because the world needs more lime green.


There are two instances where I hate myself and when I feel like crying:

when I break things
when I can't find things.

i broke a tripod just now. not a really good tripod - just a small old one that i found hanging around my mom's house and that i adopted as my backup tripod - it was probably slightly better quality than mine, but a bit bulkier and does not fit in my camera bag (small fabric purse).

i had put the legs up and i was twisting the top to try to get it lined up better - when i realised that it didn't twist and one of the legs snapped off. it's metal, and it just snapped - not at a joint or anything, just in the middle of the connecting piece. as i said, it's old, but still.

and because i'm so messy there are so many instances where i can't find things. at those times i'm so mad at myself for being messy and for not being more organised, but does that translate to improved organisation and decreased messiness? of course not. my place firmly believe in entropy - tendency to disorder.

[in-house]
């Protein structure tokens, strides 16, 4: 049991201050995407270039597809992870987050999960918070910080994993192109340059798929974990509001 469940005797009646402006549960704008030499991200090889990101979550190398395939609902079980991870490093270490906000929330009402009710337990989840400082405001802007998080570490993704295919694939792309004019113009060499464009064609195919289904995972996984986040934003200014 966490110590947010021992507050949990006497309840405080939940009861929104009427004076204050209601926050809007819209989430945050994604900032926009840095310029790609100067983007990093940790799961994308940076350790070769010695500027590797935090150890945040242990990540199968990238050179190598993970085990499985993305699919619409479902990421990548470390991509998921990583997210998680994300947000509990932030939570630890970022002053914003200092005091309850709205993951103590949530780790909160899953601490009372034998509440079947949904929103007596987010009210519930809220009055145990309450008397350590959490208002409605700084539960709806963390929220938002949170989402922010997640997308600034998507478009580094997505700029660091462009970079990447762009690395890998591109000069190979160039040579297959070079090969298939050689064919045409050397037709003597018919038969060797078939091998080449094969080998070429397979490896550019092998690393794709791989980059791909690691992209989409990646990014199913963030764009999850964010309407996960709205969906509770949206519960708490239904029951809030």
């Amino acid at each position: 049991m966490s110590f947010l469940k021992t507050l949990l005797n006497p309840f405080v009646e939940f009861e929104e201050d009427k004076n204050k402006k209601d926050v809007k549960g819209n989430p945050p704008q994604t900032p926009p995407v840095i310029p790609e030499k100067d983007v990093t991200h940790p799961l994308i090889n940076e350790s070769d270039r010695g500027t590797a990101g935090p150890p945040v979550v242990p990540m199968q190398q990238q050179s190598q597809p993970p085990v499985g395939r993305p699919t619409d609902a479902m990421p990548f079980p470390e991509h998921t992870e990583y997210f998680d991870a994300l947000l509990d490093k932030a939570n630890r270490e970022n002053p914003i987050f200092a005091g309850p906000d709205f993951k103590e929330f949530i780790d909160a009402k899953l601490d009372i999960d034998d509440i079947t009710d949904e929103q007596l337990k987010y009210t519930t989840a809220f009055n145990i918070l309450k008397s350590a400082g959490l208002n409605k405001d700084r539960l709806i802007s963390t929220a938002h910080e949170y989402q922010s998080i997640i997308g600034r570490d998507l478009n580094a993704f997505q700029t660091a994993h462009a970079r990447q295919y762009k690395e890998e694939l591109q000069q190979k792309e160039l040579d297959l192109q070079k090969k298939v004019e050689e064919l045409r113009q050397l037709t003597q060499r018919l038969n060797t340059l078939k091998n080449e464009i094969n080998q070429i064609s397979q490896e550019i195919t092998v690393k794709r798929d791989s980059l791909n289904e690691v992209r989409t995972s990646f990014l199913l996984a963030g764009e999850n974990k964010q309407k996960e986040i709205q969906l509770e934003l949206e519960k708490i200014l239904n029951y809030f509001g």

while i'm throwing out the big words... i think i have a new favourite - topophilia. discovered it in my cultural geography textbook. coined by a chinese american geographer whose name i don't feel like looking up, it means love of a certain place. i've experienced that driving through bc and admiring the vastness and beauty of the province, and i've experienced that hiking or sightseeing and just being surrounded by nature.

and speaking of cultural geography... there are some interesting topics, but in general this course is way too artsy for me. It's essentially Archaeology: Special Editon - now with MAPS!. it doesn't seem all that relevant. Good fucking luck getting work as a cultural geographer.

But the textbook did raise an interesting (if possibly not 100% accurate) point: "we all must belong somewhere to be complete persons".

The average length of time that an American lives in any specific place is five years. Now, that number is probably lower for most other countries, but that was the stat that I happened on. That's a lot of moving. How can you belong somewhere if you move that much? Or would they change the scale and think that while they may have moved a lot, they've lived in the US for all their life, and that's what matters?

Maybe that's the source of American patriotism. I realise there is regional pride and certainly the north-south split in the US, but I'd think that if people move a lot, the importance of regions lessens and that sense of belonging gets transferred to the country as a whole.


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